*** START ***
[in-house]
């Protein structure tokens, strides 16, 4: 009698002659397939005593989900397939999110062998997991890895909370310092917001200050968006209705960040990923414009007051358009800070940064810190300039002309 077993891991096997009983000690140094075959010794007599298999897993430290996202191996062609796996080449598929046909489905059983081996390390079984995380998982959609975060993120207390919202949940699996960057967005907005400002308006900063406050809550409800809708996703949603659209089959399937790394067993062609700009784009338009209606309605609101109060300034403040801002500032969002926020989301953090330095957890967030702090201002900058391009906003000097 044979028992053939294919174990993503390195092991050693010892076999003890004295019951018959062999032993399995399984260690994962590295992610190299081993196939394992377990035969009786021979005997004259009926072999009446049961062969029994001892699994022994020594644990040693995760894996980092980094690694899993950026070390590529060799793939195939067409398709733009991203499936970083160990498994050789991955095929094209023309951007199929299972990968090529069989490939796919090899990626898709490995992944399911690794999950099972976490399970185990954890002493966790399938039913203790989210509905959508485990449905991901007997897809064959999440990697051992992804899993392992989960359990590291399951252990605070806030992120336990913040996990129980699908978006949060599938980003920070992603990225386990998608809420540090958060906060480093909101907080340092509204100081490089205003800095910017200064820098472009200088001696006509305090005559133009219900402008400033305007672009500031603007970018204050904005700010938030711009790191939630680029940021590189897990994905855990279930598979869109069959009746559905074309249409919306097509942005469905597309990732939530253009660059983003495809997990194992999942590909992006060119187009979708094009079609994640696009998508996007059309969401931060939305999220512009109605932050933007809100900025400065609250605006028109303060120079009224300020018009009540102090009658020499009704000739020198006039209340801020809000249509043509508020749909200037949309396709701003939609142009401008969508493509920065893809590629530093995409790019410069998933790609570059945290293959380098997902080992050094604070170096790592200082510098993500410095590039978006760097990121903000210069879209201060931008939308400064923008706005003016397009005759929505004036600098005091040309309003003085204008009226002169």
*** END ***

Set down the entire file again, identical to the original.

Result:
[in-house]
């Protein structure tokens, strides 16, 4: 009698002659397939005593989900397939999110062998997991890895909370310092917001200050968006209705960040990923414009007051358009800070940064810190300039002309 077993891991096997009983000690140094075959010794007599298999897993430290996202191996062609796996080449598929046909489905059983081996390390079984995380998982959609975060993120207390919202949940699996960057967005907005400002308006900063406050809550409800809708996703949603659209089959399937790394067993062609700009784009338009209606309605609101109060300034403040801002500032969002926020989301953090330095957890967030702090201002900058391009906003000097 044979028992053939294919174990993503390195092991050693010892076999003890004295019951018959062999032993399995399984260690994962590295992610190299081993196939394992377990035969009786021979005997004259009926072999009446049961062969029994001892699994022994020594644990040693995760894996980092980094690694899993950026070390590529060799793939195939067409398709733009991203499936970083160990498994050789991955095929094209023309951007199929299972990968090529069989490939796919090899990626898709490995992944399911690794999950099972976490399970185990954890002493966790399938039913203790989210509905959508485990449905991901007997897809064959999440990697051992992804899993392992989960359990590291399951252990605070806030992120336990913040996990129980699908978006949060599938980003920070992603990225386990998608809420540090958060906060480093909101907080340092509204100081490089205003800095910017200064820098472009200088001696006509305090005559133009219900402008400033305007672009500031603007970018204050904005700010938030711009790191939630680029940021590189897990994905855990279930598979869109069959009746559905074309249409919306097509942005469905597309990732939530253009660059983003495809997990194992999942590909992006060119187009979708094009079609994640696009998508996007059309969401931060939305999220512009109605932050933007809100900025400065609250605006028109303060120079009224300020018009009540102090009658020499009704000739020198006039209340801020809000249509043509508020749909200037949309396709701003939609142009401008969508493509920065893809590629530093995409790019410069998933790609570059945290293959380098997902080992050094604070170096790592200082510098993500410095590039978006760097990121903000210069879209201060931008939308400064923008706005003016397009005759929505004036600098005091040309309003003085204008009226002169």